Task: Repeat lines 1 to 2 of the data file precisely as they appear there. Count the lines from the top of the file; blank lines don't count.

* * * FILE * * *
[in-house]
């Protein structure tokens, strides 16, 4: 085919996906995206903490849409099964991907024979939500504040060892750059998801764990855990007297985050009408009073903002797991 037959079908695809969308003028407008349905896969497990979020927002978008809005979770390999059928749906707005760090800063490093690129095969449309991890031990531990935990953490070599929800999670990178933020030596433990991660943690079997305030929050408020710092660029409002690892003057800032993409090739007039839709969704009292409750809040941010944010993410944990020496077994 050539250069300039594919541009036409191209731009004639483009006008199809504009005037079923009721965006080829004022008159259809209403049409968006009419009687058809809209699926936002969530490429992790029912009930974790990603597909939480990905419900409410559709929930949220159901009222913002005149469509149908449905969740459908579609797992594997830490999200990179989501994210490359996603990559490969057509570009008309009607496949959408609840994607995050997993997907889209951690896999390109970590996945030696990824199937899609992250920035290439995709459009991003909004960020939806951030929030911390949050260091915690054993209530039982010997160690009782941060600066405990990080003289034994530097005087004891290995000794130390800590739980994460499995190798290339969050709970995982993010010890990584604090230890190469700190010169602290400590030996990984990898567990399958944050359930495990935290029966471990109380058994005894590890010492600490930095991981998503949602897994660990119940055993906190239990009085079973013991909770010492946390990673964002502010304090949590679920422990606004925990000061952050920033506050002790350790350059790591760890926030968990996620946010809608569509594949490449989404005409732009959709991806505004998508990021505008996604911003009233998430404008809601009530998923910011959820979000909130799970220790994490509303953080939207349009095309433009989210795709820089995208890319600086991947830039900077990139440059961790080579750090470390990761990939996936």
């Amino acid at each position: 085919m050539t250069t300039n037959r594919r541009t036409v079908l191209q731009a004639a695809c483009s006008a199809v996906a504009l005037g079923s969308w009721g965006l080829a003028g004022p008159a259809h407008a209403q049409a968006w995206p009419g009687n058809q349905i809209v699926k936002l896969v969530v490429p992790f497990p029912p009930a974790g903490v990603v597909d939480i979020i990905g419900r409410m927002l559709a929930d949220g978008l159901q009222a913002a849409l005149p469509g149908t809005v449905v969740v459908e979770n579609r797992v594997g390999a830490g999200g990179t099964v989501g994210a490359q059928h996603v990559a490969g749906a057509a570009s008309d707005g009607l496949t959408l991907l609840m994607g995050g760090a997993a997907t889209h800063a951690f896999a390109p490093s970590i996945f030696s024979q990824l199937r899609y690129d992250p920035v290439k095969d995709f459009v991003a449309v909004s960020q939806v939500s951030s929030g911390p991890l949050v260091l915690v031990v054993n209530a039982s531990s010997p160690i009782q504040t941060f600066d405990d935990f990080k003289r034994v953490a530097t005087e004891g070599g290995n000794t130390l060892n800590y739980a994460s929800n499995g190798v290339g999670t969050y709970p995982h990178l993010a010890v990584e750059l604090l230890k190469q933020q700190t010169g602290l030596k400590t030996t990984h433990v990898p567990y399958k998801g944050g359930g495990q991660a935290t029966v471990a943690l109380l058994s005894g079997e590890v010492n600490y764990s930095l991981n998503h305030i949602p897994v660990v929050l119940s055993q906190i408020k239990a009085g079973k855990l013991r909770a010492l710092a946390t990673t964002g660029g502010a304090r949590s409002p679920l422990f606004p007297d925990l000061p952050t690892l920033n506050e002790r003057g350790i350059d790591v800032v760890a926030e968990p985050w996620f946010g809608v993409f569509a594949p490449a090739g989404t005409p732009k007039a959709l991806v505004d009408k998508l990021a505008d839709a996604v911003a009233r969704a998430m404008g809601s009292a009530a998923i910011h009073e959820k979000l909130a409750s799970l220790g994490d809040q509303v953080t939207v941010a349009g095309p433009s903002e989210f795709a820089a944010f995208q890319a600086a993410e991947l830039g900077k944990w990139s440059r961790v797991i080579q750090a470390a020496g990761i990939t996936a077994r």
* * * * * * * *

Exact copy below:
[in-house]
């Protein structure tokens, strides 16, 4: 085919996906995206903490849409099964991907024979939500504040060892750059998801764990855990007297985050009408009073903002797991 037959079908695809969308003028407008349905896969497990979020927002978008809005979770390999059928749906707005760090800063490093690129095969449309991890031990531990935990953490070599929800999670990178933020030596433990991660943690079997305030929050408020710092660029409002690892003057800032993409090739007039839709969704009292409750809040941010944010993410944990020496077994 050539250069300039594919541009036409191209731009004639483009006008199809504009005037079923009721965006080829004022008159259809209403049409968006009419009687058809809209699926936002969530490429992790029912009930974790990603597909939480990905419900409410559709929930949220159901009222913002005149469509149908449905969740459908579609797992594997830490999200990179989501994210490359996603990559490969057509570009008309009607496949959408609840994607995050997993997907889209951690896999390109970590996945030696990824199937899609992250920035290439995709459009991003909004960020939806951030929030911390949050260091915690054993209530039982010997160690009782941060600066405990990080003289034994530097005087004891290995000794130390800590739980994460499995190798290339969050709970995982993010010890990584604090230890190469700190010169602290400590030996990984990898567990399958944050359930495990935290029966471990109380058994005894590890010492600490930095991981998503949602897994660990119940055993906190239990009085079973013991909770010492946390990673964002502010304090949590679920422990606004925990000061952050920033506050002790350790350059790591760890926030968990996620946010809608569509594949490449989404005409732009959709991806505004998508990021505008996604911003009233998430404008809601009530998923910011959820979000909130799970220790994490509303953080939207349009095309433009989210795709820089995208890319600086991947830039900077990139440059961790080579750090470390990761990939996936």